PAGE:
Baptisms aboard naval vessels are historically significant. They date back to when infants were born aboard British Royal Navy ships. Even today, after a baptism, the participants' names are engraved on the inside of the ship's bell, forever making the person a part of the ship's history.
The amphibious assault ship USS Boxer (LHD 4) has three names already etched in its bell. Five more will be added after a recent baptism aboard, Oct. 27.
The service members baptized included Yeoman 2nd Class (SW/AW) Meghan Beaston, Quartermaster 3rd Class (SW) Braxton Klett, Boatswain’s Mate 3rd Class (SW/AW) Damion Pleasant, Marine Sgt. Raymond Bankes II, and Marine Cpl. Jonathan Pearson. They shared their unique experience about their decisions to get baptized during deployment.
“They came to know God, and they wanted to be baptized,” said Joel Morton, Boxer’s chaplain. “It was an expression of what’s going on in the inside. It takes real courage, to make that known to everybody.”
Some people feel like everything in life happens for a reason, they call it luck or chance. For one Marine it was a matter of faith.
“It’s just something that I felt was my time to have done and the fact that I came to know Christ onboard Boxer definitely lead to my decision to be baptized,” said Pearson from Chino Valley, Ariz.
Pearson’s mentor brought him to see Chaplain Roach after he received devastating news from home. He and his wife Amanda found out they had lost their unborn child.
“Outwardly I looked and acted fine but inwardly I was full of anger, discontent, and I was extremely depressed to the point where I was slowly starving myself,” said Pearson. “But, with their help I found my way to the feet of God and asked him for his forgiveness and to accept me into his Kingdom.”
The experience was a chance for him to heal from the inside out. He was also able to share it with everyone during the ceremony held in the ship’s hangar bay.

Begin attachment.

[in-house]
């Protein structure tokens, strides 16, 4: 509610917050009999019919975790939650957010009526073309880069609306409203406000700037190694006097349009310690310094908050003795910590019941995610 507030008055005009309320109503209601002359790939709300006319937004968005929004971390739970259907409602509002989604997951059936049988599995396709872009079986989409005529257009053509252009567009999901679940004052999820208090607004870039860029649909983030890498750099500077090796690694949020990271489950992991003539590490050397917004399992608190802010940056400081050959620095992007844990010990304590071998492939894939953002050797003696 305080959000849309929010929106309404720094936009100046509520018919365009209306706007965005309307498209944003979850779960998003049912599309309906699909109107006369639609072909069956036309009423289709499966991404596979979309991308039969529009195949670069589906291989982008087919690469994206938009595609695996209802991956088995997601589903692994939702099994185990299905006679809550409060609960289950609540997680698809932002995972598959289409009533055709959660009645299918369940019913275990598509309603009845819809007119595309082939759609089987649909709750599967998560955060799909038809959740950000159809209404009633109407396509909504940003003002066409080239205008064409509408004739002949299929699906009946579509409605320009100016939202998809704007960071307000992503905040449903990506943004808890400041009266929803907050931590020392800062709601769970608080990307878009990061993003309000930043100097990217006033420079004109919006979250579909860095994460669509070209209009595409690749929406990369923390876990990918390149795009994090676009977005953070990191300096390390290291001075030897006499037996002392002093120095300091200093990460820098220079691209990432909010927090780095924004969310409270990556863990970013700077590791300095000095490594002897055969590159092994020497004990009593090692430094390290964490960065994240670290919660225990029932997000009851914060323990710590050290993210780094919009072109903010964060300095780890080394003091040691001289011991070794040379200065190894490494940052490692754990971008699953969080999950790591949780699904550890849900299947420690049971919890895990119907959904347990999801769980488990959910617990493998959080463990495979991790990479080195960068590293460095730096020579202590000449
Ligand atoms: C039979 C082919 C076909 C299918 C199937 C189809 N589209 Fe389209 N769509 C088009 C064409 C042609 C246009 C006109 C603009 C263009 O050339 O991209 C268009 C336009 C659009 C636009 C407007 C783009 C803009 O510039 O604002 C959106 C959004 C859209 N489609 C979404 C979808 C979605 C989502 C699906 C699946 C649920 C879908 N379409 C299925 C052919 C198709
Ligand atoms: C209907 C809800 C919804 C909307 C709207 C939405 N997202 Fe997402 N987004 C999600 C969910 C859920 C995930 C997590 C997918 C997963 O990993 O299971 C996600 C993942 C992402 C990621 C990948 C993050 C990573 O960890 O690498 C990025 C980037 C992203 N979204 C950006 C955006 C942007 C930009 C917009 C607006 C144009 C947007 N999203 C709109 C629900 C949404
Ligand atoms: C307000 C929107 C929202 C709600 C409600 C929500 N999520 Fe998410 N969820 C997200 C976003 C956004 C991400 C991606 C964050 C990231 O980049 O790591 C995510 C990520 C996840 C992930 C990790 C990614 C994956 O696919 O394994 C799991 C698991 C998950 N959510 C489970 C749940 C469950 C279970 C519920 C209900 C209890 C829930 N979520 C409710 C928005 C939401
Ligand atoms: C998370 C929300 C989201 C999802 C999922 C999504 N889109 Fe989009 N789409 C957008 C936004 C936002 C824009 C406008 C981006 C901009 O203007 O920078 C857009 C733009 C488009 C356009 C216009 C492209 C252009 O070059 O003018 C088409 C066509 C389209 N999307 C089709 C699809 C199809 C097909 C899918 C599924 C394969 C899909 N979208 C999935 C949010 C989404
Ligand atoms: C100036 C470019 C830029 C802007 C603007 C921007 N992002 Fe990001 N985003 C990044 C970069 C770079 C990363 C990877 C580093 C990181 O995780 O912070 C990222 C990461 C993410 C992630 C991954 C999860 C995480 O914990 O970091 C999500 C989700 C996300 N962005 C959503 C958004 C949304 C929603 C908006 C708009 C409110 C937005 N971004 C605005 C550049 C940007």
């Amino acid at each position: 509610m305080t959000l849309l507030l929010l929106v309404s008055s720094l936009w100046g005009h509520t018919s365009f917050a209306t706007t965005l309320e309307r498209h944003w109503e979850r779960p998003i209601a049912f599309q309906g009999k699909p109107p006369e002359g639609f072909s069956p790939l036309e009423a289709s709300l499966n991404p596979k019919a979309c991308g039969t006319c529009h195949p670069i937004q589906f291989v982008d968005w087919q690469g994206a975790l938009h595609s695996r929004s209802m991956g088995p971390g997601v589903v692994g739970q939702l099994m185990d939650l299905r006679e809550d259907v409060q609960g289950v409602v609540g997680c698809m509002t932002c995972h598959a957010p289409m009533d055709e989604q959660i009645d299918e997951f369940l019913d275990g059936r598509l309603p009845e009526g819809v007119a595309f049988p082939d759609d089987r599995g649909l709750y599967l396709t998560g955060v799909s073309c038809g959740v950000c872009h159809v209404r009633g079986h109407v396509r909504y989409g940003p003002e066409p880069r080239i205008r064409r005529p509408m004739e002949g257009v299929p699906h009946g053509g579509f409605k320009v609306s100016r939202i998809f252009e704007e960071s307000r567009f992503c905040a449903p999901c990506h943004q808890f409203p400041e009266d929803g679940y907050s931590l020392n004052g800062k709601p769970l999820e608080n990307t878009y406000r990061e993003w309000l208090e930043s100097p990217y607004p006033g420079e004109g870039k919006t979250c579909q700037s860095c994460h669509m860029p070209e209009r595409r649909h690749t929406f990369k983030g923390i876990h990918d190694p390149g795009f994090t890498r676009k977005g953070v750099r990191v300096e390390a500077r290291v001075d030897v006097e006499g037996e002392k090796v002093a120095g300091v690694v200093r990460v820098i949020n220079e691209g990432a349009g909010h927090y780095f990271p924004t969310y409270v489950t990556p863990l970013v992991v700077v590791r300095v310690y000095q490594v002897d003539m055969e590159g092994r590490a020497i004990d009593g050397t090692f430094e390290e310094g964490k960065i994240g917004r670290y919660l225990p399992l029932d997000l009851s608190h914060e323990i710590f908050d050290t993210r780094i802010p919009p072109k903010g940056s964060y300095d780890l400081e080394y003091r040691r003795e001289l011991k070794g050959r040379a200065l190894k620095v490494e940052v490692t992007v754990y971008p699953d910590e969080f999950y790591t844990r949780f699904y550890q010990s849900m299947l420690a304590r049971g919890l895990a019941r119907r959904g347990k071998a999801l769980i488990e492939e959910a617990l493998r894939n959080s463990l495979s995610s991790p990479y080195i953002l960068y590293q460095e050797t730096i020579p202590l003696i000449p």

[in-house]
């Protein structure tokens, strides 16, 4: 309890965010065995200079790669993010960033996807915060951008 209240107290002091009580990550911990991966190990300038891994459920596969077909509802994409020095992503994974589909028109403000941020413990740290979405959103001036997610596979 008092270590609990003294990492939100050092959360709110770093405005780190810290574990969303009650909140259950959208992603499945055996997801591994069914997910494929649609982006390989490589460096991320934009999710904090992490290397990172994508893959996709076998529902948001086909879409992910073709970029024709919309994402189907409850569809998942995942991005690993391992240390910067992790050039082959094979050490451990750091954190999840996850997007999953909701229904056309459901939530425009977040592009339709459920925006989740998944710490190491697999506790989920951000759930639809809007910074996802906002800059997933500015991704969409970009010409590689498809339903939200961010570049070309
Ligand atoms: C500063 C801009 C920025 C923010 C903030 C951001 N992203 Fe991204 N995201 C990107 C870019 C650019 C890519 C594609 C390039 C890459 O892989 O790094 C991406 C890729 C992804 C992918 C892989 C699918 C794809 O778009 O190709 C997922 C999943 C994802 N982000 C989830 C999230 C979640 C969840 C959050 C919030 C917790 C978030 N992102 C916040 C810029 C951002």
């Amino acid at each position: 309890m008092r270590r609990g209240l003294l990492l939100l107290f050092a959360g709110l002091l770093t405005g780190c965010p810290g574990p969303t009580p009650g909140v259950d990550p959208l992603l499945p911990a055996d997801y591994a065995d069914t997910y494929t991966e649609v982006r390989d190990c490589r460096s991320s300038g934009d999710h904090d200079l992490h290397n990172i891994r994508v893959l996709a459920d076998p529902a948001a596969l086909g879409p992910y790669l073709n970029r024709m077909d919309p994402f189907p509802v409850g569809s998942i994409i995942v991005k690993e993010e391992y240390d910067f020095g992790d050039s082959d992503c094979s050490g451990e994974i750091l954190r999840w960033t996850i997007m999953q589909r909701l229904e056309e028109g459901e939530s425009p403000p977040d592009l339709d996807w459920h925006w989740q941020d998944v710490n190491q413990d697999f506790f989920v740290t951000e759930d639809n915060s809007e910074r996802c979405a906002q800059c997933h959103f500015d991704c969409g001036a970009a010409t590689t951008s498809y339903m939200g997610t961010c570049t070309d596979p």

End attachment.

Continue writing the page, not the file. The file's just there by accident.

The unique baptismal service was held amidst busy flight operations, where the service was momentarily paused at times for helo landings that showered the crowd with rotor wash and when a bell or whistle sounded over the shipboard announcing system.
“It added to the ambiance,” said Morton. “At sea it’s never quiet. It was just like a normal mission, you could definitely tell you’re at sea.”
For Klett it was made extra special because of who baptized him.
“I was honored that he would ask me,” said Quartermaster 1st Class Brandon Pockell from San Diego.
Pockell, his Leading Petty Officer (LPO), came to the Navigation department shortly before deployment began. He encouraged his junior Sailors to join him for service one night and the rest they say is history.
“That night five of us shared communion together,” said Pockell. “I think our whole division shares a very close relationship because we share our faith and encourage each other spiritually.”
It was that event and Klett's own interest which sparked more conversations and led to his decision to be baptized aboard Boxer.
“He’s my spiritual mentor,” said Klett, from Fort Madison, Iowa. “I understood the faith, but was not involved or really cared to be involved. When he came aboard he broke it down for me in details that I could relate to.”
Another Sailor wanted to start living his life for Christ to set a good example for his son.
I haven't been living the life that Christ wants me to live,” said Pleasant from Floydada, Texas. “I want to be the best role model possible for him because I never had a strong religious role model father when I was growing up.”
His coworkers, friends and peers on the ship who make up his Navy family attended the baptism to show their support for him.
Having the support from everyone, my LPOs, chief, friends it was a huge deal for me,” added Pleasant. “Growing up I never had much support in the things I did, I usually did a lot on my own. So having the support from everyone there was very comforting.
The joint service event brought together the chaplain’s from Boxer, 13th Marine Expeditionary Unit (MEU) and Air Combat Element, who each brought a different talent to the service, which included singing, storytelling, scripture reading and prayer.
“I love the outcome, said Morton. “It was encouraging to see people who work with them come and support them.”
Although the Sailors and Marines had different reasons for getting baptized aboard Boxer, they shared the experience together.
“I think it's a great thing the ship's chaplains did for us on Sunday, it couldn't have gone any better, the whole experience and support,” said Bankes II from Beverly, Ohio, who was also baptized. “It's something I'll always remember and I know the other Marines and Sailors will too.”